Thanks to Jorge Rosal for sharing their work on Unsplash.

Patterning and Complexity

In the mid 20th Century British American Christopher Alexander[23] brought a fresh perspective to the nature of Semantics through his chosen fields of architecture and design.

In his book A Pattern Language[24] and his portfolio of work he presents a fresh view that in a world of increasing complexity the nature of how we view design fundamentally changes.

His Phd Harvard dissertation documented in his first book — Notes on the Synthesis of Form[25] — arose from observations that architects, designers, builders etc… are increasingly grappling with the ever increasing complexity of new design structures.

It highlighted the limits of a reductionist deductive approach to design where economies of scale were optimised and processes standardised in response to ever growing complexity.

He contended there was an absence of system thinking and seeing systems as a whole.

A world where more and more technology was bolted or patched together to solve an ever increasing array of problems.

A phenomena starkly illuminated in Heidegger’s 1954 book — The questions concerning technology[26] — that explores humans relationship with Technology.

He envisioned a more adaptive evolutionary biological approach — a continuous transformation.

A pattern language where his tools were patterns and not things, relationships which could be identified, recombined and reused in a way similar to language.

Each pattern is a rule which describes what you have to do to generate

The essence of Creativity articulated by Kirby Ferguson in where “Everything is a Remix[28]”.

Thanks to Markus Spiske for sharing their work on Unsplash.

In an interview Christopher Alexander gave in 2014 he makes some critical observations on the work of Chomsky as it relates to generative gramma — linguistics as the study of a hypothesised innate grammatical structure.

Through the evolution of the Semantic Mind we have the opportunity to traverse the valley between the Random and the Regular[30] — the Complexity of Reality — and identify Patterns and Relationships.

Semantic ontology, connections, interdependencies, interelationships.

Exploring the nature of Being and what it is to be Human?

A different form of thinking.

The emergence of Deep & Machine Learning

As we outlined in the Power of Patterns[31], In search for Ground Truths[32] and Alchemy[33] the emergence of Deep & Machine Learning represents a profound tectonic and fundamental shift in how we perceive reality.

Through the combination of exponential increases in information, examples, computation, memory and new chip designs (eg. GPUs) we now have the opportunity to find new Patterns in large oceans of data[34].

A computational form of Perception, Induction and Sensemaking.

A new lens and approach to Calculative Reasoning as recently outlined by University of Toronto Professor Brian Cantwell Smith[18] that can be embraced by humans as instruments in judgement and our Semantic thinking of Reality.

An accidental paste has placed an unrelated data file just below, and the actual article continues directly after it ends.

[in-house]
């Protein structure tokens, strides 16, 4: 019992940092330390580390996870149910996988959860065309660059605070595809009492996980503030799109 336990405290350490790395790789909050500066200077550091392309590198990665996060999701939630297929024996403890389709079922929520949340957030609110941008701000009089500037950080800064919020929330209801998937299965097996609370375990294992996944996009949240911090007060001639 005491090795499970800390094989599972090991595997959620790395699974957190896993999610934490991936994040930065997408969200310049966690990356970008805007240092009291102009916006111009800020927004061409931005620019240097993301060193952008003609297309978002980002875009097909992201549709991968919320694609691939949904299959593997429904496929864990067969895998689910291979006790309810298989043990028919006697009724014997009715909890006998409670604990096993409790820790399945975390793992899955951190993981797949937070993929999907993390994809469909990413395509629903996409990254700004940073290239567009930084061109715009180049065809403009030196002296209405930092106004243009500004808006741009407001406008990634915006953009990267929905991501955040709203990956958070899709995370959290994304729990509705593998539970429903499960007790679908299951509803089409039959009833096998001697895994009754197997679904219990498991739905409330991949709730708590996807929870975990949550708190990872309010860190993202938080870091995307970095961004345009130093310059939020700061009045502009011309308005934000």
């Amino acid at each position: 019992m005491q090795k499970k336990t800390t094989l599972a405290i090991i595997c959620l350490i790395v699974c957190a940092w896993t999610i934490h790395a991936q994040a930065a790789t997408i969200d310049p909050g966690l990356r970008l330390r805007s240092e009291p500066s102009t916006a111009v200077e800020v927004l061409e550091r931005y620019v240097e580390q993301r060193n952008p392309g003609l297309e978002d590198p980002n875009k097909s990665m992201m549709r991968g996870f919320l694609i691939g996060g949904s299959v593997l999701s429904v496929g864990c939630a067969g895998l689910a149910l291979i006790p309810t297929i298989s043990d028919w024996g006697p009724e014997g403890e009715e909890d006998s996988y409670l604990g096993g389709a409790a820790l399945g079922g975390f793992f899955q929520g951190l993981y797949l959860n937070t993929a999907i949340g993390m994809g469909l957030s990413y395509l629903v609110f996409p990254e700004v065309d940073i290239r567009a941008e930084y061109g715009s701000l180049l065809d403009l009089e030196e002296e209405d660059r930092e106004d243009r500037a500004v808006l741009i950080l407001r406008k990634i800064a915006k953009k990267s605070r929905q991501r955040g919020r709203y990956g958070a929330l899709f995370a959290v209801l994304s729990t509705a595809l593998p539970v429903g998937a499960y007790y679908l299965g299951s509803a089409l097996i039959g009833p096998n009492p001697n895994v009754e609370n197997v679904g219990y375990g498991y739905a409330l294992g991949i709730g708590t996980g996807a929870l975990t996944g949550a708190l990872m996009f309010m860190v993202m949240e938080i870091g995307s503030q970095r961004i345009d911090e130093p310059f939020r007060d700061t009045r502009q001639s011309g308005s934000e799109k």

Our search for Ground Truths[32].

Just like how Heidegger, Rosseau, Hume and Arendt challenged our perception of Thinking.

The limits of Deductive Reasoning, Reductionism, Cause-Effect and Logic.

The integration and blending of different forms of Thinking will be required in the 21st Century.

The embracement of the Semantic Mind


[1] Martin Heidegger —

[2] Albert Einstein —

[3] Hannah Arendt —

[4] Gifford Lecture —

[5] TransDisciplinary —

[6] Natural Theology —

[7] What is MetaPhysics? —

[8] Humility is truth and the sea of ignorance… —

[9] The Life of the Mind: Hannah Arendt on Thinking vs. Knowing and the Crucial Difference Between Truth and Meaning —

[10] The Life of the Mind — life-mind

[11] Why Philosophy matters more than ever in the Age of Entanglement?… —

[12]In search of wisdom in the information and knowledge age… —

[13] Kant: Philosophy of Mind —

[14] The Survival Instinct —

[15] What is called Thinking? —

[16] Reflexivity — reflexivity-bdd9d0a0fc7d

[17] The Reality Gap — the-reality-gap-74da0e5e869a

[18] Reckoning and Judgment The Promise of AI —

[19] Jean Jacques Rousseau — rousseau

[20] Ludwig Wittgenstein —

[21] When two worlds collide… —

[22] Noam Chomsky —

[23] Christopher Alexander — Christopher_Alexander

[24] Pattern Language —

[25] Notes on the Synthesis of Form —

[26] The questions concerning technology —

[27] The Adjacent Possible — Theory of the Adjacent Possible w/ Stuart Kauffman —

[28] Everything is a Remix —

[29] Systems generating systems — architectural design theory by Christopher Alexander —

[30] David Krakauer on The Landscape of 21st Century Science — 1

[31] The Power of Patterns — the-power-of-patterns-e1dc4c2352aa

[32] In search for Ground Truths —

[33] Alchemy —

[34]Humility is truth and the sea of ignorance —

[35] The Island of Knowledge: The Limits of Science and the Search for Meaning —